Author Topic: The role of a "Strong Man" in a democracy  (Read 2457 times)

adroth

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The role of a "Strong Man" in a democracy
« on: November 05, 2018, 12:41:34 AM »
Let's talk about this meme that's been going around.



The term "strong man" has come to be associated with Ferdinand Marcos and his 20 year rule. The atrocities and excesses of that period are well documented and frequently held up as an example of virtues of the democratic process. For good or ill, the term has also been used to vilify any Chief Executive who chooses to explore the boundaries of what his/her office allows.

Democracy is a process. The fact that the Philippine constitution defines the powers of the three branches of government in very broad terms acknowledges this fact and provides scope for adjustments in the balance of power between these branches. Different times call for different approaches to governance, and the fundamental law of land actually provides sufficient scope to accommodate these approaches. Strong men recognize the need to adjust their approach to suit the times -- and have the intestinal fortitude to see these adjustments through.

While strong men do indeed present dangers, that danger is NOT in their strength and in their willingness to do what is not explicitly forbidden, it is in their agenda . . . or interpretations of that agenda.

Therefore wholesale vilification of leaders with political will either reflects an ignorance of the how the "pendulum swings" between the three branches of government . . .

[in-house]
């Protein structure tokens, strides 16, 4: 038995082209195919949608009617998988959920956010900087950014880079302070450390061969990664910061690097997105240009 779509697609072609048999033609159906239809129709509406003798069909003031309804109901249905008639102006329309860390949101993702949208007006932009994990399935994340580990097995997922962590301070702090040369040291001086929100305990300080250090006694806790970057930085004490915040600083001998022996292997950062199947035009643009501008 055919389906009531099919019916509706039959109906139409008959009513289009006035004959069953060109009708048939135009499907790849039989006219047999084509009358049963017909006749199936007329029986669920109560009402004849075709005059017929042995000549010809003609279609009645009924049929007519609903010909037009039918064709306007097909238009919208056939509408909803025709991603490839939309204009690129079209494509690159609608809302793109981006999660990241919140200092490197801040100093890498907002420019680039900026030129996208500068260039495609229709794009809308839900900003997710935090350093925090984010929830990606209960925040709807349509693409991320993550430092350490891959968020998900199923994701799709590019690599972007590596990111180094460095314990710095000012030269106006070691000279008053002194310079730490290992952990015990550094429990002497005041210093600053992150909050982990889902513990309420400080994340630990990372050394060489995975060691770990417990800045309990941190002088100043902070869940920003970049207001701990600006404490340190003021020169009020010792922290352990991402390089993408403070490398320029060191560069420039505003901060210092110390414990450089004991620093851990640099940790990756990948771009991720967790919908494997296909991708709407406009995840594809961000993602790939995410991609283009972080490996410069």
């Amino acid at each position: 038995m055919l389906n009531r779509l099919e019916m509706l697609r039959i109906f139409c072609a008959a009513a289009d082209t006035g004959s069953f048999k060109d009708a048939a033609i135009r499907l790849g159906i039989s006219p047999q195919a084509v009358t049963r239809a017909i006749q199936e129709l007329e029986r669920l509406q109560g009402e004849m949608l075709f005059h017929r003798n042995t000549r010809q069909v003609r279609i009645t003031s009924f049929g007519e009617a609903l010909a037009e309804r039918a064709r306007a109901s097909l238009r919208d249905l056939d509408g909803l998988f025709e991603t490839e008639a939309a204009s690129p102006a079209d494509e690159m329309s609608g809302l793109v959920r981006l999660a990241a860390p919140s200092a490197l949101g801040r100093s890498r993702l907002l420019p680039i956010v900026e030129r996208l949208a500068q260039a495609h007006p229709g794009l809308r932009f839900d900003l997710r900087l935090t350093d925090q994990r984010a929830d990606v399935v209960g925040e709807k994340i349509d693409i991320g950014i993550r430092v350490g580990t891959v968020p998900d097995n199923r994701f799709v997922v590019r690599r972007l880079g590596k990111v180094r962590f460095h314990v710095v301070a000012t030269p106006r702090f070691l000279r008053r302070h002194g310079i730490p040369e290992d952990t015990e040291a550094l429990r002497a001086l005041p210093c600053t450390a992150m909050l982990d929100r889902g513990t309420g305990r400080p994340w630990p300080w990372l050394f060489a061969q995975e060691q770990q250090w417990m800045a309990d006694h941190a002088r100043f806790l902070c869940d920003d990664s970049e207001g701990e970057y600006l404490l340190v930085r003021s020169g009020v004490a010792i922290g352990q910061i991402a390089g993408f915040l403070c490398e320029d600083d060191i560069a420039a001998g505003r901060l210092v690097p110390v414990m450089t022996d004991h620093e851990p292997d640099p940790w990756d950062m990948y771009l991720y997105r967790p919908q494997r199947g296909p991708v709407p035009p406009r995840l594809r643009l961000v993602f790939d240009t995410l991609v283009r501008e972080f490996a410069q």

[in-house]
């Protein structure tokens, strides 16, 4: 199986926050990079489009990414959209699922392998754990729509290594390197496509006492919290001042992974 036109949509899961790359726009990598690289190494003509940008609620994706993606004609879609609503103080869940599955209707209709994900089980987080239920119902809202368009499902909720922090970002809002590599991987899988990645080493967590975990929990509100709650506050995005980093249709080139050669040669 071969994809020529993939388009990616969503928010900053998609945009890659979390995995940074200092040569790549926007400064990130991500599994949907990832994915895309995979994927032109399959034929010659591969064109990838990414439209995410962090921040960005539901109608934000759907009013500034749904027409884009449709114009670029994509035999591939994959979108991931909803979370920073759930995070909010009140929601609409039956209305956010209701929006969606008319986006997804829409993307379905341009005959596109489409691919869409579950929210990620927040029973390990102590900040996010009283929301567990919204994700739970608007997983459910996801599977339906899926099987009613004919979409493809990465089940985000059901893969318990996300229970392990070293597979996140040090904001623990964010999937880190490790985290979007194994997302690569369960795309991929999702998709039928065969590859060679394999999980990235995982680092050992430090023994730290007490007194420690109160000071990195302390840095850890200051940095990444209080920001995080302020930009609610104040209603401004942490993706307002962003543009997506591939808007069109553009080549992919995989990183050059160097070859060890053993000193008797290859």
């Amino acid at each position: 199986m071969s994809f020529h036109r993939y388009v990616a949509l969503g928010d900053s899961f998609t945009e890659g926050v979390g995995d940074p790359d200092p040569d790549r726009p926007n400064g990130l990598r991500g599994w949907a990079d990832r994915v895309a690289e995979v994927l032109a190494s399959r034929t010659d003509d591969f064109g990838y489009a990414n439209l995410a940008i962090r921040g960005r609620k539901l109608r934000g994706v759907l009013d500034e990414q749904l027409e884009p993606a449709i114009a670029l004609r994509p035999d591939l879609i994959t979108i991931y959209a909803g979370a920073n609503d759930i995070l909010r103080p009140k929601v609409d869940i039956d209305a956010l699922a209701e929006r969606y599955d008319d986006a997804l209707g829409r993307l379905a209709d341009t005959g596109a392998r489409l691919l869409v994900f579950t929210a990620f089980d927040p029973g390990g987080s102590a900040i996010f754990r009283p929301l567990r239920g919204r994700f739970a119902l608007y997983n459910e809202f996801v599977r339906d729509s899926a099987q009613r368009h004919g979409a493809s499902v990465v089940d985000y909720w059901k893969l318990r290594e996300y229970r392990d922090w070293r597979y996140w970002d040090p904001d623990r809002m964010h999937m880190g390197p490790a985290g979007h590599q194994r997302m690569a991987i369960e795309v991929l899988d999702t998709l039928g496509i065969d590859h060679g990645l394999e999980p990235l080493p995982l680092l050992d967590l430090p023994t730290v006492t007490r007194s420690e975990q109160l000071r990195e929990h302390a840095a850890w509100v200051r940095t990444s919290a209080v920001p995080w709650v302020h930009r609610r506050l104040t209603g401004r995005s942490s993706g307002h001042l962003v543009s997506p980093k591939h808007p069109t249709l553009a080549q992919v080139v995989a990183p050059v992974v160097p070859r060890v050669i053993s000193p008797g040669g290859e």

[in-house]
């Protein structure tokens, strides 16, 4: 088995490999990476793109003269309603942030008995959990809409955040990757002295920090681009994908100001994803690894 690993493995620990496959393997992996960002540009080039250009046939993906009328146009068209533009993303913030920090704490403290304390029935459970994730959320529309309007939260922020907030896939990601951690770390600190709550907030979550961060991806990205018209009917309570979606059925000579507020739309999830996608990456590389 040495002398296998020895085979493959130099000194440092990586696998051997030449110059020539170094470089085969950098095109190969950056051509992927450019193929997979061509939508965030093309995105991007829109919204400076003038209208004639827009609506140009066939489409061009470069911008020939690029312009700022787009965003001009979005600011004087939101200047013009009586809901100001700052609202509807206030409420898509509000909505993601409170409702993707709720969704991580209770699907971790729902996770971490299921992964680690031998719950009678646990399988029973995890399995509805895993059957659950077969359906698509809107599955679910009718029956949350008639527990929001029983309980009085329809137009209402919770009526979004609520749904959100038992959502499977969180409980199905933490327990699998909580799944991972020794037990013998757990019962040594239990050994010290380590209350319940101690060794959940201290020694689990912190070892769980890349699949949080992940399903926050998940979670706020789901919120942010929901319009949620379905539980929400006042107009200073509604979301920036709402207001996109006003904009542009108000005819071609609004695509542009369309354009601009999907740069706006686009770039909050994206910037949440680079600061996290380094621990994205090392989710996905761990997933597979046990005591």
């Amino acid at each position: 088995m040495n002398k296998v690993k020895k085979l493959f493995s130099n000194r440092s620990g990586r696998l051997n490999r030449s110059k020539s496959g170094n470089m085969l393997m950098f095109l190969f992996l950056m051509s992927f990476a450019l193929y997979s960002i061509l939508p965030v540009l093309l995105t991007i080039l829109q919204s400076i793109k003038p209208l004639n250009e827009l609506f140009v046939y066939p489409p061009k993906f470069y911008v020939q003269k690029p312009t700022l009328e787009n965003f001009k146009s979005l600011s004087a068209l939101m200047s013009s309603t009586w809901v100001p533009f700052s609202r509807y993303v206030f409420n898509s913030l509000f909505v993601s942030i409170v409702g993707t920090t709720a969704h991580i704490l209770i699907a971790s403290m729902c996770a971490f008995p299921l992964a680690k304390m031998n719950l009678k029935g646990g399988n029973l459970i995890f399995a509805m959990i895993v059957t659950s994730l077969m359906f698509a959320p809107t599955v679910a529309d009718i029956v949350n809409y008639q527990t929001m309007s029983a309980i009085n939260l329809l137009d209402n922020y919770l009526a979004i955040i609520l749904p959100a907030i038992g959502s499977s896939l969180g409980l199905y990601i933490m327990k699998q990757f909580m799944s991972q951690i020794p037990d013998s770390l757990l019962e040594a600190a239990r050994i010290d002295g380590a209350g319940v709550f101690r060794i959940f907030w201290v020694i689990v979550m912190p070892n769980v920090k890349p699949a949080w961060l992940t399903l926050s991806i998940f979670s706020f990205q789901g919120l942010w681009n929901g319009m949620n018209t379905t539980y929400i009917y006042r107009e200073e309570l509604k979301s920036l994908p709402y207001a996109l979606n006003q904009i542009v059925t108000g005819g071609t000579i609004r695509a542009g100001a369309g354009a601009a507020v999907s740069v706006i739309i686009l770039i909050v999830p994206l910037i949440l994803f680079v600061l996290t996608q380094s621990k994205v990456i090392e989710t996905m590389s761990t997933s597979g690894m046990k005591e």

. . . or is simply an example of partisan disagreement with the policies of the Executive-in-office rather than an objective critique of "strong men" in general.

Given how Philippine political discourse predominantly looks to the United States for examples of governance, here are examples of "Strong Men" in US history.

John Adams - championed the Alien and Seditions act to muzzle dissent at time when the future of the Republic was in doubt given geopolitical circumstances
 
Thomas Jefferson - unilaterally purchased Louisiana from France because he was not explicitly not allowed to do so

Abraham Lincoln - suspended the Writ of Habeas Corpus and held together the Union, despite not having any clear-cut basis for rejecting the rights of the southern states to secede, and unilaterally issued an emancipation proclamation for African slaves

Theodore Roosevelt - unilaterally declared public lands as public parks, and aggressively pursued a politically-corrosive campaign to regulate large corporations -- referred to as "trusts" -- to implement a semblance of a level economic playing field.

Franklin Roosevelt - pursued an aggressive legislative agenda that has since become the gold-standard for how President's after him were judged -- his famous "first 100 days". In violation of the isolationist position of the general population, he implemented a "partial neutrality" position in dealings with Nazi Germany, and once hostilities commenced, he brushed aside term limits in pursuit of the war. Infamously he illegally imprisoned Japanese Americans in interment camps as a self-defense measure in the early days of World War II

During their time, their actions were controversial. Only in hindsight were their actions viewed in their historical perspective. Imagine how the course of events would have unfolded if these leaders didn't do what they did at the time they did it.